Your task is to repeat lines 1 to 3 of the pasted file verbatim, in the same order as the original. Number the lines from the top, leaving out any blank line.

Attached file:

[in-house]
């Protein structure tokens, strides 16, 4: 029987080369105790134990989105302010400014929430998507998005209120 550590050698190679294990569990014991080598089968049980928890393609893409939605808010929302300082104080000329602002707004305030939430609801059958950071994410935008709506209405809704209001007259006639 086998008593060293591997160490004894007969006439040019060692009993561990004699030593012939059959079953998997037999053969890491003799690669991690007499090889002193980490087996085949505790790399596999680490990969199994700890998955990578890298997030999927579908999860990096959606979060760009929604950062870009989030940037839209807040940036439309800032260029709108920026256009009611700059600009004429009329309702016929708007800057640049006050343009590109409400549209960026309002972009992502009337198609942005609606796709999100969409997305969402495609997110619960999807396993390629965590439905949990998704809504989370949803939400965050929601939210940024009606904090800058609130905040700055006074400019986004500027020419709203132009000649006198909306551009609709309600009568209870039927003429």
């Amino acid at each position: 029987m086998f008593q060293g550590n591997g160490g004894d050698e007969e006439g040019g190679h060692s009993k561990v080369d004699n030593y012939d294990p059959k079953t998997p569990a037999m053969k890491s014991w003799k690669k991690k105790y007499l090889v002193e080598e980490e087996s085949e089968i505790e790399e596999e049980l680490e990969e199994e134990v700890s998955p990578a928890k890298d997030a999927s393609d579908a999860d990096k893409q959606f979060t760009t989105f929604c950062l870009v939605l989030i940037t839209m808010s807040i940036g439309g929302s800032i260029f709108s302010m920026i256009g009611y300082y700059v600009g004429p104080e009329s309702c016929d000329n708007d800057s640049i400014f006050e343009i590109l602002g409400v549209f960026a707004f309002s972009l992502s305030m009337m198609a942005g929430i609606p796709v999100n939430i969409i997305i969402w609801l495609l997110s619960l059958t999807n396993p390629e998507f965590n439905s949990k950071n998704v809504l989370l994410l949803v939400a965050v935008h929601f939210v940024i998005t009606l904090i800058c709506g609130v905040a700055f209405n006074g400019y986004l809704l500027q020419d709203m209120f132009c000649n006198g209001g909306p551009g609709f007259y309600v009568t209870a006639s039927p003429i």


[in-house]
């Protein structure tokens, strides 16, 4: 029987080369105790134990989105302010400014929430998507998005209120 550590050698190679294990569990014991080598089968049980928890393609893409939605808010929302300082104080000329602002707004305030939430609801059958950071994410935008709506209405809704209001007259006639 086998008593060293591997160490004894007969006439040019060692009993561990004699030593012939059959079953998997037999053969890491003799690669991690007499090889002193980490087996085949505790790399596999680490990969199994700890998955990578890298997030999927579908999860990096959606979060760009929604950062870009989030940037839209807040940036439309800032260029709108920026256009009611700059600009004429009329309702016929708007800057640049006050343009590109409400549209960026309002972009992502009337198609942005609606796709999100969409997305969402495609997110619960999807396993390629965590439905949990998704809504989370949803939400965050929601939210940024009606904090800058609130905040700055006074400019986004500027020419709203132009000649006198909306551009609709309600009568209870039927003429």
């Amino acid at each position: 029987m086998f008593q060293g550590n591997g160490g004894d050698e007969e006439g040019g190679h060692s009993k561990v080369d004699n030593y012939d294990p059959k079953t998997p569990a037999m053969k890491s014991w003799k690669k991690k105790y007499l090889v002193e080598e980490e087996s085949e089968i505790e790399e596999e049980l680490e990969e199994e134990v700890s998955p990578a928890k890298d997030a999927s393609d579908a999860d990096k893409q959606f979060t760009t989105f929604c950062l870009v939605l989030i940037t839209m808010s807040i940036g439309g929302s800032i260029f709108s302010m920026i256009g009611y300082y700059v600009g004429p104080e009329s309702c016929d000329n708007d800057s640049i400014f006050e343009i590109l602002g409400v549209f960026a707004f309002s972009l992502s305030m009337m198609a942005g929430i609606p796709v999100n939430i969409i997305i969402w609801l495609l997110s619960l059958t999807n396993p390629e998507f965590n439905s949990k950071n998704v809504l989370l994410l949803v939400a965050v935008h929601f939210v940024i998005t009606l904090i800058c709506g609130v905040a700055f209405n006074g400019y986004l809704l500027q020419d709203m209120f132009c000649n006198g209001g909306p551009g609709f007259y309600v009568t209870a006639s039927p003429i």